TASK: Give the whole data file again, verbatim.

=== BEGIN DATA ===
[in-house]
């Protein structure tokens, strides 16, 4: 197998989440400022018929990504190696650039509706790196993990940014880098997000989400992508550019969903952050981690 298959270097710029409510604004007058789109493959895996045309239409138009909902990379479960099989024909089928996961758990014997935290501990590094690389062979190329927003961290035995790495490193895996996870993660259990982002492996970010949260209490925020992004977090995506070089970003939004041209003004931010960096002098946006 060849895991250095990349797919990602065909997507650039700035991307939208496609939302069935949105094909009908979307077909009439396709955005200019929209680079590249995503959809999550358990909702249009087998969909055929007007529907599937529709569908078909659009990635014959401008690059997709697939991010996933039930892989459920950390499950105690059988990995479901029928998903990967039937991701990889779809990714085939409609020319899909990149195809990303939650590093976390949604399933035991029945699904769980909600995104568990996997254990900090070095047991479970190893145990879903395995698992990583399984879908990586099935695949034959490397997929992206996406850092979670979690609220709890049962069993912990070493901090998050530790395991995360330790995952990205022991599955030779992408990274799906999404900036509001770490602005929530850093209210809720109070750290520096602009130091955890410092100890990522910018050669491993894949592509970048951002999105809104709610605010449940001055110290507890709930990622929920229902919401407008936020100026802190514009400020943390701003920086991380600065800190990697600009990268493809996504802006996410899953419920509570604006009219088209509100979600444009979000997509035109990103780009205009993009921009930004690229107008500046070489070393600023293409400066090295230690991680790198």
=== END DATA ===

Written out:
[in-house]
């Protein structure tokens, strides 16, 4: 197998989440400022018929990504190696650039509706790196993990940014880098997000989400992508550019969903952050981690 298959270097710029409510604004007058789109493959895996045309239409138009909902990379479960099989024909089928996961758990014997935290501990590094690389062979190329927003961290035995790495490193895996996870993660259990982002492996970010949260209490925020992004977090995506070089970003939004041209003004931010960096002098946006 060849895991250095990349797919990602065909997507650039700035991307939208496609939302069935949105094909009908979307077909009439396709955005200019929209680079590249995503959809999550358990909702249009087998969909055929007007529907599937529709569908078909659009990635014959401008690059997709697939991010996933039930892989459920950390499950105690059988990995479901029928998903990967039937991701990889779809990714085939409609020319899909990149195809990303939650590093976390949604399933035991029945699904769980909600995104568990996997254990900090070095047991479970190893145990879903395995698992990583399984879908990586099935695949034959490397997929992206996406850092979670979690609220709890049962069993912990070493901090998050530790395991995360330790995952990205022991599955030779992408990274799906999404900036509001770490602005929530850093209210809720109070750290520096602009130091955890410092100890990522910018050669491993894949592509970048951002999105809104709610605010449940001055110290507890709930990622929920229902919401407008936020100026802190514009400020943390701003920086991380600065800190990697600009990268493809996504802006996410899953419920509570604006009219088209509100979600444009979000997509035109990103780009205009993009921009930004690229107008500046070489070393600023293409400066090295230690991680790198």